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    Fiber continued...

    Where to find it: Vegetables and fruit, whole grains, cooked dry beans and peas, nuts.

    Bonus nutrients: Nuts are rich in unsaturated oils, which help protect against heart disease. Beans and lentils are great sources of potassium and magnesium.

    Simple changes you can make: Snack on whole-grain crackers or popcorn (a whole grain). Choose breads with 100 percent whole grain flour as their first ingredient. Look for breakfast cereals with at least 5 grams of dietary fiber per serving. Add canned, rinsed chickpeas to salads, soups, or pasta dishes.

    Vitamin A

    This crucial nutrient is key to maintaining healthy eyesight and robust immunity. It also plays a role in many other physiological functions, including tissue growth.

    How much to shoot for: Adult women need 700 milligrams a day. Men need 900 milligrams.

    Where to find it: Dark green and bright colored vegetables, such as sweet potatoes, pumpkins, winter squash, spinach, collard greens, romaine lettuce.

    Bonus nutrients: Most vegetables are loaded with fiber and other vitamins, including C, another nutrient deficient in some diets.

    Simple changes you can make: Have a salad with mixed greens along with dinner. Snack on carrot sticks or sliced red peppers. Make sure your daily diet includes at least four and preferably more servings of vegetables.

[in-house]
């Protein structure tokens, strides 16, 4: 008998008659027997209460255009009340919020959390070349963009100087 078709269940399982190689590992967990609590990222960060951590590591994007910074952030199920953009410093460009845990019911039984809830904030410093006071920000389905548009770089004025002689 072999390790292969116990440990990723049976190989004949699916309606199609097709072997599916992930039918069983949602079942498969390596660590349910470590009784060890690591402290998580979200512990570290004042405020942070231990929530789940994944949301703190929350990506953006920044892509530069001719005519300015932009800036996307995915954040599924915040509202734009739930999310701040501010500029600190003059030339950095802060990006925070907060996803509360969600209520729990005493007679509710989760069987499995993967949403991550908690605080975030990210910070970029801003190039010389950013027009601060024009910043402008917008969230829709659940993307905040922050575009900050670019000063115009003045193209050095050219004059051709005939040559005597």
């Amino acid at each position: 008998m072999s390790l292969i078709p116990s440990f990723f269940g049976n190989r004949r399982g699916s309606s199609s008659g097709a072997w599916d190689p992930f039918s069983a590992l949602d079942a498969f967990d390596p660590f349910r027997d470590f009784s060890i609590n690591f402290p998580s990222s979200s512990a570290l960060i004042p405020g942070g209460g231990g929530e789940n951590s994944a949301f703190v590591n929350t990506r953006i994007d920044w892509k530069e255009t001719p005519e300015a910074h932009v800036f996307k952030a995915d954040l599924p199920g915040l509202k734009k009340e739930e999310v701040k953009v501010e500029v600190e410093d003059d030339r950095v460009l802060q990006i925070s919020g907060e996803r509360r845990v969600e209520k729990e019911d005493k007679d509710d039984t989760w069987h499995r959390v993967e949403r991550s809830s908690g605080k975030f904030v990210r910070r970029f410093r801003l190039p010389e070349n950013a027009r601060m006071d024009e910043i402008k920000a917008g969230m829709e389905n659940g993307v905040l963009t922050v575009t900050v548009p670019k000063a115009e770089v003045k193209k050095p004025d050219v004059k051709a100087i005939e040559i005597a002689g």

Vitamin C

    Vitamin C may not ward off colds, as once believed, but it is essential for maintaining a strong immune system. A potent antioxidant, vitamin C may help lower the risk of cancer. It's also required for wound healing. The 2010 Dietary Guidelines for Americans reports that some diets fall short of this critical nutrient.

    How much to shoot for: Women need 75 milligrams a day. Men need 90 milligrams a day.

    Where to find it: Citrus fruit, guava, peaches, kiwi, cantaloupe, red peppers, broccoli, Brussels sprouts, kale, cauliflower.

    Bonus nutrients: Many fruits and vegetables rich in vitamin C also contain fiber, as well as other vitamins, including A and K.

    Simple changes you can make: Have a piece of fruit for breakfast. Add a serving of vegetables to your lunch or dinner menu.

    WebMD Video Series

    Click here to wach video: Creative Meals for Kids

    With both parents and kids on the go these days, it's getting harder to eat healthy. We give you creative tips to get your family on a better diet.

    Click here to watch video: Creative Meals for Kids

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